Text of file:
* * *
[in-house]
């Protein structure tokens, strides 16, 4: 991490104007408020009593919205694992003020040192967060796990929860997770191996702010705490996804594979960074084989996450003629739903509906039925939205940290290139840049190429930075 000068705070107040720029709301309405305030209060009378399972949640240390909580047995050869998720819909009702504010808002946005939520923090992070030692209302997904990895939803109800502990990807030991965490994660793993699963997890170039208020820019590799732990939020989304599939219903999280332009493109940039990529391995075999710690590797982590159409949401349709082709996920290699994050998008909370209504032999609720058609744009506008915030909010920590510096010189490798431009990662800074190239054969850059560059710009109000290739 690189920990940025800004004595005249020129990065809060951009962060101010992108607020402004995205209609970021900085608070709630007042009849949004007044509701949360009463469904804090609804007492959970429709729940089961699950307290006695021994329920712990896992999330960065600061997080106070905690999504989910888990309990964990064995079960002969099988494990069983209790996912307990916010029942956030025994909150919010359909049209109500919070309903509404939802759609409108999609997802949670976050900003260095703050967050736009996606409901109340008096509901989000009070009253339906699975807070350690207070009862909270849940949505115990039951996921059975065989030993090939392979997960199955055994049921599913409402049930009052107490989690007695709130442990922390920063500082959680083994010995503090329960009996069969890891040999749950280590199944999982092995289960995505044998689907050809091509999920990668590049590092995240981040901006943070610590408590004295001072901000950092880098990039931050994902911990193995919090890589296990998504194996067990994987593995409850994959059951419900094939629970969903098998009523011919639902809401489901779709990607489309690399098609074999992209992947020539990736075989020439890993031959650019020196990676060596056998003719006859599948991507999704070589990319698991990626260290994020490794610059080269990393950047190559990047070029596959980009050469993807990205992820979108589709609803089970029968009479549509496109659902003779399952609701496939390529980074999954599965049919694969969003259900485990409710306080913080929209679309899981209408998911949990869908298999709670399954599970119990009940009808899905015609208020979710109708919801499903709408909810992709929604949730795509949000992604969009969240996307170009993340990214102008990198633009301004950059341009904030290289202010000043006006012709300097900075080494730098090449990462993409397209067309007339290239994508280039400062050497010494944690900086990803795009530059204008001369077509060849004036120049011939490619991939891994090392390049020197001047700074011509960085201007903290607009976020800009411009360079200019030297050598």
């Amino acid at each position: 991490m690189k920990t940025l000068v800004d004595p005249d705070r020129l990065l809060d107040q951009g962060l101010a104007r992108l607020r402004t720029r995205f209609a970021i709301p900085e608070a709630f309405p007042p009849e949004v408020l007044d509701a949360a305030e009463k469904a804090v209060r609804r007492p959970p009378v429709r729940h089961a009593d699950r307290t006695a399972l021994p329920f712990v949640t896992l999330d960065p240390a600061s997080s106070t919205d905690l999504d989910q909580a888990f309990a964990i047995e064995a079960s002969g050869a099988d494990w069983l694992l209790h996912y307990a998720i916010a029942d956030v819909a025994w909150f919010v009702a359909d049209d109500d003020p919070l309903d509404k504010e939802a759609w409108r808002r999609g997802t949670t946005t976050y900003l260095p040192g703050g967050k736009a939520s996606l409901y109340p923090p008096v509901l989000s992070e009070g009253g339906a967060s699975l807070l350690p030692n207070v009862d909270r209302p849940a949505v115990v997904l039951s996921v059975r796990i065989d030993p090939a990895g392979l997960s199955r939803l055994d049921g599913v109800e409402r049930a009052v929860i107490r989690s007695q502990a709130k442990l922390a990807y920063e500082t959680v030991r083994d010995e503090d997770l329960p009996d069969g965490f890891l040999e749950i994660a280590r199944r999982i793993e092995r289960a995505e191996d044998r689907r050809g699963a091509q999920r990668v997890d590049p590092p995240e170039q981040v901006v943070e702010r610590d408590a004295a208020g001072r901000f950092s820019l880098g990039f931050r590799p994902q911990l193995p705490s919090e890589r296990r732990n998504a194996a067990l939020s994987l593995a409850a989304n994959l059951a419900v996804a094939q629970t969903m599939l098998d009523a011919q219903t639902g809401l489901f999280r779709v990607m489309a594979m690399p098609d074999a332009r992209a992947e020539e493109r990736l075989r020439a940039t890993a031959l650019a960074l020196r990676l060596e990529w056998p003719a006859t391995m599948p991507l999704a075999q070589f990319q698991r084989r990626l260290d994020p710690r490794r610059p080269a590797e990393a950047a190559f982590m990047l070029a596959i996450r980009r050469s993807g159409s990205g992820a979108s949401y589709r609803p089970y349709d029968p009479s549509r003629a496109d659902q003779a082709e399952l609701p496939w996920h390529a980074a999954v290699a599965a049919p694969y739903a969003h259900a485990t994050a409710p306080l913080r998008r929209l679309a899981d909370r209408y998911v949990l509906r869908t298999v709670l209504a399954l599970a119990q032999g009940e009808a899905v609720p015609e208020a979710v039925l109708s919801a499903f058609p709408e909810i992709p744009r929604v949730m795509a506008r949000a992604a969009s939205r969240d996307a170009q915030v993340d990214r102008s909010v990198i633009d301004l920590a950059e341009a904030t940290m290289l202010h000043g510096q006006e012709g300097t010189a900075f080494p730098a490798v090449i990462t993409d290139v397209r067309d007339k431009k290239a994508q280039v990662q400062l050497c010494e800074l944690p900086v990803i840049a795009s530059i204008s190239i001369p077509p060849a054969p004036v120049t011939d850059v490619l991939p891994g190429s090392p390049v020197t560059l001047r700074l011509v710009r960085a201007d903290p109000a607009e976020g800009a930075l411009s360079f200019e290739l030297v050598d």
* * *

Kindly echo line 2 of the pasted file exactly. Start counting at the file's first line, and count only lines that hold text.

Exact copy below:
């Protein structure tokens, strides 16, 4: 991490104007408020009593919205694992003020040192967060796990929860997770191996702010705490996804594979960074084989996450003629739903509906039925939205940290290139840049190429930075 000068705070107040720029709301309405305030209060009378399972949640240390909580047995050869998720819909009702504010808002946005939520923090992070030692209302997904990895939803109800502990990807030991965490994660793993699963997890170039208020820019590799732990939020989304599939219903999280332009493109940039990529391995075999710690590797982590159409949401349709082709996920290699994050998008909370209504032999609720058609744009506008915030909010920590510096010189490798431009990662800074190239054969850059560059710009109000290739 690189920990940025800004004595005249020129990065809060951009962060101010992108607020402004995205209609970021900085608070709630007042009849949004007044509701949360009463469904804090609804007492959970429709729940089961699950307290006695021994329920712990896992999330960065600061997080106070905690999504989910888990309990964990064995079960002969099988494990069983209790996912307990916010029942956030025994909150919010359909049209109500919070309903509404939802759609409108999609997802949670976050900003260095703050967050736009996606409901109340008096509901989000009070009253339906699975807070350690207070009862909270849940949505115990039951996921059975065989030993090939392979997960199955055994049921599913409402049930009052107490989690007695709130442990922390920063500082959680083994010995503090329960009996069969890891040999749950280590199944999982092995289960995505044998689907050809091509999920990668590049590092995240981040901006943070610590408590004295001072901000950092880098990039931050994902911990193995919090890589296990998504194996067990994987593995409850994959059951419900094939629970969903098998009523011919639902809401489901779709990607489309690399098609074999992209992947020539990736075989020439890993031959650019020196990676060596056998003719006859599948991507999704070589990319698991990626260290994020490794610059080269990393950047190559990047070029596959980009050469993807990205992820979108589709609803089970029968009479549509496109659902003779399952609701496939390529980074999954599965049919694969969003259900485990409710306080913080929209679309899981209408998911949990869908298999709670399954599970119990009940009808899905015609208020979710109708919801499903709408909810992709929604949730795509949000992604969009969240996307170009993340990214102008990198633009301004950059341009904030290289202010000043006006012709300097900075080494730098090449990462993409397209067309007339290239994508280039400062050497010494944690900086990803795009530059204008001369077509060849004036120049011939490619991939891994090392390049020197001047700074011509960085201007903290607009976020800009411009360079200019030297050598």